Sunday Honey

If you read our post yesterday about going to the movies, you will know that’s pretty much how going to church went today.

We were there before church started, but had the usual struggle for who gets to sit by Mama.

This is always ironic to me, because by the end of church no one wants to be by Mama because it means you are in trouble.

Happy parenting, right?

Except not, because how much trouble can you get in at church?

Barrett spent the hour telling us he forgot sign language, so could he please just go on to primary class, and Anber spent the hour trying to crawl on Nathan – but only when she was jealous of Kyrie, not when she wanted her own actual cuddles.   Kirk was desperate to study for his talk for FHE tonight, but kept dropping his scriptures because it’s really hard to hold on to such a giant book with just one hand.  Mary thinks she is getting too cool for the Friend magazine, but it’s not quite time yet for New Era.  Really she just says that in hopes for crayons, which is not a bad idea except that Alex will use them as army men (thank you, autism).  Alex, of course, in his effort to try so hard to be good, freaks out about everything wrong that everyone else does, which leaves him jumping up and down off the pew and standing and talking and doing all the things that actually get him in trouble when really he was being great just before that.  They are so funny, so normal, and trying so hard!

Kyrie managed to stay with us for the entirety of sacrament meeting today, for the first time since she woke up as a toddler.   We did take one bathroom break when she announced very loudly that she needed to “GO POTTY NOW MAMA!” But she did make it, all the way to the closing song, where she stood up on the pew with one of her churchey board books, shouting the “ABC” song at the top of her lungs the whole time we are singing the closing hymn.  She was very participatory.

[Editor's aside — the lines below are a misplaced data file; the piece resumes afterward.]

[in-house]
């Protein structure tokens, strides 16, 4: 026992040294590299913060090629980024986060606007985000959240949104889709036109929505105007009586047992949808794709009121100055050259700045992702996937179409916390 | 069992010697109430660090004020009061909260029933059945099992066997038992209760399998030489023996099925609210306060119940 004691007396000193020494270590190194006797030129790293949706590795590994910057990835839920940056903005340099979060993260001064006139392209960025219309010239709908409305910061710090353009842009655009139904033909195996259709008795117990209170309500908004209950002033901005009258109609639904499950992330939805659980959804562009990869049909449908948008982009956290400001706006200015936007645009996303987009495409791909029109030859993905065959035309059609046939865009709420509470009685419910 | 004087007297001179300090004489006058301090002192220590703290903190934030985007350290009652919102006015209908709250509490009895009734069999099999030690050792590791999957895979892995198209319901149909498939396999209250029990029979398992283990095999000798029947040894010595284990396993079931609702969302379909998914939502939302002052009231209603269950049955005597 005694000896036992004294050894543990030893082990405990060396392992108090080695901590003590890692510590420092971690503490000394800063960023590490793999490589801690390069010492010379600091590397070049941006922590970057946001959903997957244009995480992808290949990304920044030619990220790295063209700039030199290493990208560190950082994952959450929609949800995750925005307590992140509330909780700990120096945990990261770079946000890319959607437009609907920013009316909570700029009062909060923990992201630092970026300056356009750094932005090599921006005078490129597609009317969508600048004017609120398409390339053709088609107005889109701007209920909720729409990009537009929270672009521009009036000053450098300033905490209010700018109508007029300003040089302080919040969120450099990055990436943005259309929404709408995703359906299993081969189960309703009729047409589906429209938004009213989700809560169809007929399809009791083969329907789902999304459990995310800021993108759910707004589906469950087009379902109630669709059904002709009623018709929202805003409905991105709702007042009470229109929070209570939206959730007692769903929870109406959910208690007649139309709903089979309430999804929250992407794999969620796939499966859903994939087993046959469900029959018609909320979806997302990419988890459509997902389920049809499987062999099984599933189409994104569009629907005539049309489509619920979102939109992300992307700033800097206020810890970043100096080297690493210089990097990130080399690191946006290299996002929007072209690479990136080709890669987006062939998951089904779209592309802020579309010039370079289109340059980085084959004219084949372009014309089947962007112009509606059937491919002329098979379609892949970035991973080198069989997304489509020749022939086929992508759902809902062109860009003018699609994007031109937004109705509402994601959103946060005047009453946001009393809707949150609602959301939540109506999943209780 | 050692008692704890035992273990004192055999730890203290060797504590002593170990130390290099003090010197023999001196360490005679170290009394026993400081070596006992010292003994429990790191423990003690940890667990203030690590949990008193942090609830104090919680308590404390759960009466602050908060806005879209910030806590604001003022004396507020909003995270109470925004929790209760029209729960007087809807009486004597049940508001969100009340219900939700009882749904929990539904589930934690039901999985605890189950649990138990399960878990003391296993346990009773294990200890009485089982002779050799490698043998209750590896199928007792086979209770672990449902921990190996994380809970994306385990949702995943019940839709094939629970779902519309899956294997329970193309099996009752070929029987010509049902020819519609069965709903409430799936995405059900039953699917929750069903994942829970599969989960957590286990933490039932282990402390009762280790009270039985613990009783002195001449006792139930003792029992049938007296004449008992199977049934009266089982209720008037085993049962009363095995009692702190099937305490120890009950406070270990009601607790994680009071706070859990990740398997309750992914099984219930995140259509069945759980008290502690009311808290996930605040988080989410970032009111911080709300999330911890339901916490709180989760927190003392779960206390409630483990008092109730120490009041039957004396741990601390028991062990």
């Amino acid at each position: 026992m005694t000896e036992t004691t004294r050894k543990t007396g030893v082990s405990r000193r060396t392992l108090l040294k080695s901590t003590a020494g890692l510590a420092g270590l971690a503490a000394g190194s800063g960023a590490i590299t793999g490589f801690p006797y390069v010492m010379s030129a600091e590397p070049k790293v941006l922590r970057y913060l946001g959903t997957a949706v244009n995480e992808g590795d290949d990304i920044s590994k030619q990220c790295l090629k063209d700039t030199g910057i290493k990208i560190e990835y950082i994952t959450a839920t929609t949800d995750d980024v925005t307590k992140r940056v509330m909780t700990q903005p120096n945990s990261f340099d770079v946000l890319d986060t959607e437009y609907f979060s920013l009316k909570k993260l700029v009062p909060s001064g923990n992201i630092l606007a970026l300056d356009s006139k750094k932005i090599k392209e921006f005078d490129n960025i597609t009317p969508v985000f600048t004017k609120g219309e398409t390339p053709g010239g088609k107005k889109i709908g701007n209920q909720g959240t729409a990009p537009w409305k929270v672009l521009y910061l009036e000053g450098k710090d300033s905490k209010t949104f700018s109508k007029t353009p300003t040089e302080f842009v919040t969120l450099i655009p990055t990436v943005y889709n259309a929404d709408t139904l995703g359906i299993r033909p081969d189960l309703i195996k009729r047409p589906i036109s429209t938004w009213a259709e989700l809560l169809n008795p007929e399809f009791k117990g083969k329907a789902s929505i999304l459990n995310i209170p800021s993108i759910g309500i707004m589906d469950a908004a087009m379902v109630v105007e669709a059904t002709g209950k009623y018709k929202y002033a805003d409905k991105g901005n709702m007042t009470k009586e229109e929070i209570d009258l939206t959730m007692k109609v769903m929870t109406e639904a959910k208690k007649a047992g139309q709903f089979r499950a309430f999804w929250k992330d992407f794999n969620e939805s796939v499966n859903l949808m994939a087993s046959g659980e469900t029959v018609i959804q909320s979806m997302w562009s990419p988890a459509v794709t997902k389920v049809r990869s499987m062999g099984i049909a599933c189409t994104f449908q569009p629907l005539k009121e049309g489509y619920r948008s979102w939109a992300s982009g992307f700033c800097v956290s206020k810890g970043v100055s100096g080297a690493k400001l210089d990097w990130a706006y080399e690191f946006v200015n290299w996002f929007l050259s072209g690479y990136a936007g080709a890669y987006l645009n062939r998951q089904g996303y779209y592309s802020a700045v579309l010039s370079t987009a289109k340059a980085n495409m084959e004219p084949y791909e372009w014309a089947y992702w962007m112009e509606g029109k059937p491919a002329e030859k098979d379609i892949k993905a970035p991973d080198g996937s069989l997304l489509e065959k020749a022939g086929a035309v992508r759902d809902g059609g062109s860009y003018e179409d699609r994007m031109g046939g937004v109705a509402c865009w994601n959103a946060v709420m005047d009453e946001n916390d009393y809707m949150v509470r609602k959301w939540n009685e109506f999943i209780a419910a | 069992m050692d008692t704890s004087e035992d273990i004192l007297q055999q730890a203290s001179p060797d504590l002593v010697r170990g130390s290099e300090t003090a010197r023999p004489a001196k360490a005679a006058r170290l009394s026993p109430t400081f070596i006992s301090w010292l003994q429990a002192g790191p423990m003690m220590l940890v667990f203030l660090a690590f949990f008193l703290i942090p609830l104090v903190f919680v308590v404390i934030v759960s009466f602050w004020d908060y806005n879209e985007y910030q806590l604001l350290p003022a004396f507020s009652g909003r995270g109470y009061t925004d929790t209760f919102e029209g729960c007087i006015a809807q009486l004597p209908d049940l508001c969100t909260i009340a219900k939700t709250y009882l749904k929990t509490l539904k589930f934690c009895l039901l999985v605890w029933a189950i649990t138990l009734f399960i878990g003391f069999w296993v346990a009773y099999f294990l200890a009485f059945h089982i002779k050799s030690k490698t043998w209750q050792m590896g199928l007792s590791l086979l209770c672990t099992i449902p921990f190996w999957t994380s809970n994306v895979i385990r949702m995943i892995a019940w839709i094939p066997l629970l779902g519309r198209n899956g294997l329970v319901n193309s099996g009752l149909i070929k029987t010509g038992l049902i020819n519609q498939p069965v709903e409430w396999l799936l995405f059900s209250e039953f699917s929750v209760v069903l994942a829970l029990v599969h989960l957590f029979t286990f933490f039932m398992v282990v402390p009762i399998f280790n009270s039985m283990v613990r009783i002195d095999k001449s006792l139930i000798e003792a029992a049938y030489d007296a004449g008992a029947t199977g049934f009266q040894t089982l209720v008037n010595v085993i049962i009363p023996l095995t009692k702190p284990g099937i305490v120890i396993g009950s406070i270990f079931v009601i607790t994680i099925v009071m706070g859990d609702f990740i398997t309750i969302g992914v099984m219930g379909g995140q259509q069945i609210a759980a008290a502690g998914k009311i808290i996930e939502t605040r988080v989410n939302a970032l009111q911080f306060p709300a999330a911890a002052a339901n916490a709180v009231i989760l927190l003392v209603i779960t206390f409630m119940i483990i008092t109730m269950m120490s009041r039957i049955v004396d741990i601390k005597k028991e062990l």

There was also some commotion most of the way through the service, as she has learned – just this morning, just in time for church – how to get her shoes back on.  She has been able to kick them off for while, but she has finally figured out how to get them back on as well.  We also had some baby drama when she opened her lunch bag (since we start at 1pm right now, we let her sleep through lunch before we get to church, or she wouldn’t make it at all) and discovered it was full of peppers and squash and eggplant from our lunch kabobs.  She shouted, “Mama!  What is this stuff?!  Why did you give me this stuff?!  Don’t you have any cereal?!”  as if we don’t pack her the same lunch we eat on Sundays most weeks.

But it’s all okay, because Nathan and I got sit for an entire hour during Sunday School, and just snuggle and learn about and discuss important grown-up things in adult language (without getting slimed in process), getting both rested and refreshed all in one class.  It was lovely!

I even made it back to nursery in time to take Kyrie to the bathroom again, and she went, and was very proud of herself!  It was perfect, too, because snack time was a great motivator for going back into class.  She stayed dry all day today!

She took her braces off in the car, so she didn’t have those, but she was wearing her hearing aid.  She spent nursery time running around and playing and singing and talking so much!  It is so good to see her healthy and happy!

She did well enough that I even got to go to Relief Society for the fourth time in the whole last year.  I was so glad, though it is humbling to be in that room of women that have cared well for our family when I haven’t even seen them or gotten to know them because this was residency year or Kyrie was sick.  This ward, for nine months, has been such a lovely host to our family, and I am sorry that I missed out on getting to know them more.  I adore the people here, and am so grateful to their kindness to us, but was not able to build deeper friendships by doing much for them.  It was an all together different experience than any other ward.